Well, as a lawyer who has lived, studied and worked in various parts of the world, I can say with relative certainty that this statement is just nonsense. The US has one of the most (if not the most) sophisticated and rights-protecting legal systems in the world. Unless you live in the UK, I rather doubt the same could be said for your country.

Additionally, when it comes to "international law," there are very few important sources of international law that you could cite to which would even exist without America's involvement. The Bush II Adminstration has been less committed to some treaties and international institutions than previous administrations, but sometimes (e.g., the ICC) there have been very good policy reasons for that--and, sometimes (e.g., Kyoto) there are not-so-good policy reasons for that.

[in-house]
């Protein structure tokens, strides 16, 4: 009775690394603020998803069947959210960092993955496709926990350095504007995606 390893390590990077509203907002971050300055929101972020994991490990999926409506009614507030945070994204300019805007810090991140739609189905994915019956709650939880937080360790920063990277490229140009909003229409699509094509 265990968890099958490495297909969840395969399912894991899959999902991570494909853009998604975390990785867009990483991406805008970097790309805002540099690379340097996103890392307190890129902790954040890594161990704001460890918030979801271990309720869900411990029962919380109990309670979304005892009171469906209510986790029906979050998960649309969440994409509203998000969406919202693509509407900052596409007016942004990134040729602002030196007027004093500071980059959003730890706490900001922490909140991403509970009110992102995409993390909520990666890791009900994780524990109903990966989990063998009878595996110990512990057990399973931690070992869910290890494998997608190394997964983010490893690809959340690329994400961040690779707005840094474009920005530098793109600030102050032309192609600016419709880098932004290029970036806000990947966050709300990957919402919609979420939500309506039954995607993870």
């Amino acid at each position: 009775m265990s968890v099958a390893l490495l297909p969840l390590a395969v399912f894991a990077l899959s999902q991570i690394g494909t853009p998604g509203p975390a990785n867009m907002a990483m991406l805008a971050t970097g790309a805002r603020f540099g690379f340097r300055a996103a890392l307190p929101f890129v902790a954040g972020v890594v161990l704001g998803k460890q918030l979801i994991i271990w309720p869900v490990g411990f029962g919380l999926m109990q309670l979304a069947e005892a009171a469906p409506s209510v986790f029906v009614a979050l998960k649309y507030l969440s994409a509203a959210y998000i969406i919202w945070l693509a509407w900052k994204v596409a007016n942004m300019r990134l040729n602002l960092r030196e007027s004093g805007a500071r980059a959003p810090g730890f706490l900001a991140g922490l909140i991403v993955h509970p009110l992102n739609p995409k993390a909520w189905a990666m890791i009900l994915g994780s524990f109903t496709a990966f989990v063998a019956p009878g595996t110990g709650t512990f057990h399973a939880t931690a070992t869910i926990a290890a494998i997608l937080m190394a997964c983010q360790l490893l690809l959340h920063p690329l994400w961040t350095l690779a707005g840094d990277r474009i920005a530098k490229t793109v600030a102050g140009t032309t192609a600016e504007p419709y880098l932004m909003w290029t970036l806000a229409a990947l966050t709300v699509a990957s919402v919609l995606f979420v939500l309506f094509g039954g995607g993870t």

You wrote: "You only believe in the America-right-or-wrong, might-is-right law of the jungle. Which is why this world is in such a mess today."

Given that you're a reader of the Washington Post, I'm assuming that you're probably a relatively intelligent person, but this statement is just intellectually lazy. Though this may not be true of you specifically, it certainly smacks of the sort of nonsense one often sees from posters on this site who come from failed societies and want to blame all of the world's problms on America.

Certainly there are problematic areas of the world with lots of poverty, disease, warfare, and generally poor social organization. Yet, most of those areas have been that way for a very long time (longer, indeed, than the American Republic has even existed), and would still be problematic today with or without American involvement.